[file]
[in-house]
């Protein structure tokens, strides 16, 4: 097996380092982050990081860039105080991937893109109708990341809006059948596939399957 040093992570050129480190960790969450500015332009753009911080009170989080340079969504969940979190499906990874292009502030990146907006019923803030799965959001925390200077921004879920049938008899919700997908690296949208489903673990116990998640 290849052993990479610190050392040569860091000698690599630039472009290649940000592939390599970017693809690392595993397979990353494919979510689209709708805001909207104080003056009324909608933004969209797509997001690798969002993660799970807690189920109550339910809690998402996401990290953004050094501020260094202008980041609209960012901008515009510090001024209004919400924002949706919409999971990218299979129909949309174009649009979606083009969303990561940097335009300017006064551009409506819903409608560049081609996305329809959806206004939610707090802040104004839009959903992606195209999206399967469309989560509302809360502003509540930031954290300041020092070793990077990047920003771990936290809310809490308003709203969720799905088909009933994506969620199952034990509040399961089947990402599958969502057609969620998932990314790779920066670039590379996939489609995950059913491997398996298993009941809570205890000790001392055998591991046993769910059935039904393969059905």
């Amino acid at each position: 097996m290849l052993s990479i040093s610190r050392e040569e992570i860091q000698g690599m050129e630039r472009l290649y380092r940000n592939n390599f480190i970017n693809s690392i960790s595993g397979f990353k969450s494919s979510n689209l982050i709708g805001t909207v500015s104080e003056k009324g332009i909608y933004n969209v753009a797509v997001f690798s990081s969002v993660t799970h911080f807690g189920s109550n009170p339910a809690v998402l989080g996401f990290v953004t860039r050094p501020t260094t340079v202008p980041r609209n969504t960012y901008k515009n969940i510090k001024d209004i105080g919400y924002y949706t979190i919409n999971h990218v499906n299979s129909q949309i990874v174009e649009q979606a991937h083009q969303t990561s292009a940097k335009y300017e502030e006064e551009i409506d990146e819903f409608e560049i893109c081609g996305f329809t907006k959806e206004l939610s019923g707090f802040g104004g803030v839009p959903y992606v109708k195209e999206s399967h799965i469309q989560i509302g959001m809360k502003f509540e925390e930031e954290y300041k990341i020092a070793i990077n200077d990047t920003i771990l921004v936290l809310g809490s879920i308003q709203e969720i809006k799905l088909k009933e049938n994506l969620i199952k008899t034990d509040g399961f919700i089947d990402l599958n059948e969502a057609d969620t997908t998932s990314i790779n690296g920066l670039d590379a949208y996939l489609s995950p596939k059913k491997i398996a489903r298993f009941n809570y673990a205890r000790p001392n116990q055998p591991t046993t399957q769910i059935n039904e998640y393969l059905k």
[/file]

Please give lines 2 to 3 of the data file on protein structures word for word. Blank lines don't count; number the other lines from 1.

């Protein structure tokens, strides 16, 4: 097996380092982050990081860039105080991937893109109708990341809006059948596939399957 040093992570050129480190960790969450500015332009753009911080009170989080340079969504969940979190499906990874292009502030990146907006019923803030799965959001925390200077921004879920049938008899919700997908690296949208489903673990116990998640 290849052993990479610190050392040569860091000698690599630039472009290649940000592939390599970017693809690392595993397979990353494919979510689209709708805001909207104080003056009324909608933004969209797509997001690798969002993660799970807690189920109550339910809690998402996401990290953004050094501020260094202008980041609209960012901008515009510090001024209004919400924002949706919409999971990218299979129909949309174009649009979606083009969303990561940097335009300017006064551009409506819903409608560049081609996305329809959806206004939610707090802040104004839009959903992606195209999206399967469309989560509302809360502003509540930031954290300041020092070793990077990047920003771990936290809310809490308003709203969720799905088909009933994506969620199952034990509040399961089947990402599958969502057609969620998932990314790779920066670039590379996939489609995950059913491997398996298993009941809570205890000790001392055998591991046993769910059935039904393969059905």
């Amino acid at each position: 097996m290849l052993s990479i040093s610190r050392e040569e992570i860091q000698g690599m050129e630039r472009l290649y380092r940000n592939n390599f480190i970017n693809s690392i960790s595993g397979f990353k969450s494919s979510n689209l982050i709708g805001t909207v500015s104080e003056k009324g332009i909608y933004n969209v753009a797509v997001f690798s990081s969002v993660t799970h911080f807690g189920s109550n009170p339910a809690v998402l989080g996401f990290v953004t860039r050094p501020t260094t340079v202008p980041r609209n969504t960012y901008k515009n969940i510090k001024d209004i105080g919400y924002y949706t979190i919409n999971h990218v499906n299979s129909q949309i990874v174009e649009q979606a991937h083009q969303t990561s292009a940097k335009y300017e502030e006064e551009i409506d990146e819903f409608e560049i893109c081609g996305f329809t907006k959806e206004l939610s019923g707090f802040g104004g803030v839009p959903y992606v109708k195209e999206s399967h799965i469309q989560i509302g959001m809360k502003f509540e925390e930031e954290y300041k990341i020092a070793i990077n200077d990047t920003i771990l921004v936290l809310g809490s879920i308003q709203e969720i809006k799905l088909k009933e049938n994506l969620i199952k008899t034990d509040g399961f919700i089947d990402l599958n059948e969502a057609d969620t997908t998932s990314i790779n690296g920066l670039d590379a949208y996939l489609s995950p596939k059913k491997i398996a489903r298993f009941n809570y673990a205890r000790p001392n116990q055998p591991t046993t399957q769910i059935n039904e998640y393969l059905k």